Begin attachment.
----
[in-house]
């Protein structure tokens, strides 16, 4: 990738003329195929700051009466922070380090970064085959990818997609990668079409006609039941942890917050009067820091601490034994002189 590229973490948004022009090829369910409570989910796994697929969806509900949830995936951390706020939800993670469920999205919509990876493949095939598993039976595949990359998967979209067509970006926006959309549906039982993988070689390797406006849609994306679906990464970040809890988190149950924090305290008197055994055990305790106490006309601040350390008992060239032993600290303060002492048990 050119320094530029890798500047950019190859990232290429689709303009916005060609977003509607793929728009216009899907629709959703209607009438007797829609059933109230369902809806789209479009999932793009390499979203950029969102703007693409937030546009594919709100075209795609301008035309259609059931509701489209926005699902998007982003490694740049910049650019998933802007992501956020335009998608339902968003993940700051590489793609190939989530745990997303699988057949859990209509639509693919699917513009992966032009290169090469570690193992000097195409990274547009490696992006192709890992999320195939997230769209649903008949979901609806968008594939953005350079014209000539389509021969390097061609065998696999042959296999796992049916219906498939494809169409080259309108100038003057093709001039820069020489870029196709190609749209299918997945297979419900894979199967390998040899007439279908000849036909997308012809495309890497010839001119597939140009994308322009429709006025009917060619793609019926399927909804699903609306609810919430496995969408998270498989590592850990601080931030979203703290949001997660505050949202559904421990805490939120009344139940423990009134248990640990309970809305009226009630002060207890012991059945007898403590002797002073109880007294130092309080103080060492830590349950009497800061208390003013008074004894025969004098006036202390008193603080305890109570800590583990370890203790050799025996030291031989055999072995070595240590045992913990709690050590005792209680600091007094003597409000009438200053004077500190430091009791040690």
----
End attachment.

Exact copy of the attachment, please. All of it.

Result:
[in-house]
């Protein structure tokens, strides 16, 4: 990738003329195929700051009466922070380090970064085959990818997609990668079409006609039941942890917050009067820091601490034994002189 590229973490948004022009090829369910409570989910796994697929969806509900949830995936951390706020939800993670469920999205919509990876493949095939598993039976595949990359998967979209067509970006926006959309549906039982993988070689390797406006849609994306679906990464970040809890988190149950924090305290008197055994055990305790106490006309601040350390008992060239032993600290303060002492048990 050119320094530029890798500047950019190859990232290429689709303009916005060609977003509607793929728009216009899907629709959703209607009438007797829609059933109230369902809806789209479009999932793009390499979203950029969102703007693409937030546009594919709100075209795609301008035309259609059931509701489209926005699902998007982003490694740049910049650019998933802007992501956020335009998608339902968003993940700051590489793609190939989530745990997303699988057949859990209509639509693919699917513009992966032009290169090469570690193992000097195409990274547009490696992006192709890992999320195939997230769209649903008949979901609806968008594939953005350079014209000539389509021969390097061609065998696999042959296999796992049916219906498939494809169409080259309108100038003057093709001039820069020489870029196709190609749209299918997945297979419900894979199967390998040899007439279908000849036909997308012809495309890497010839001119597939140009994308322009429709006025009917060619793609019926399927909804699903609306609810919430496995969408998270498989590592850990601080931030979203703290949001997660505050949202559904421990805490939120009344139940423990009134248990640990309970809305009226009630002060207890012991059945007898403590002797002073109880007294130092309080103080060492830590349950009497800061208390003013008074004894025969004098006036202390008193603080305890109570800590583990370890203790050799025996030291031989055999072995070595240590045992913990709690050590005792209680600091007094003597409000009438200053004077500190430091009791040690």